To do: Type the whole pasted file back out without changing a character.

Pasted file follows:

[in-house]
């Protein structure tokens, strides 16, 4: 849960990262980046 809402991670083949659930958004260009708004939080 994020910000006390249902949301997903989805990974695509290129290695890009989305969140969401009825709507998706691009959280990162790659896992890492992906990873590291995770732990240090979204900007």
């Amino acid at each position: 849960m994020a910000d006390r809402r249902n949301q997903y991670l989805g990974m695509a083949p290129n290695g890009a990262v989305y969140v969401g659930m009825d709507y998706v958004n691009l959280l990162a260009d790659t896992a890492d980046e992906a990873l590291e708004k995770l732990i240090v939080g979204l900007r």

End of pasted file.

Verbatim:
[in-house]
């Protein structure tokens, strides 16, 4: 849960990262980046 809402991670083949659930958004260009708004939080 994020910000006390249902949301997903989805990974695509290129290695890009989305969140969401009825709507998706691009959280990162790659896992890492992906990873590291995770732990240090979204900007």
């Amino acid at each position: 849960m994020a910000d006390r809402r249902n949301q997903y991670l989805g990974m695509a083949p290129n290695g890009a990262v989305y969140v969401g659930m009825d709507y998706v958004n691009l959280l990162a260009d790659t896992a890492d980046e992906a990873l590291e708004k995770l732990i240090v939080g979204l900007r």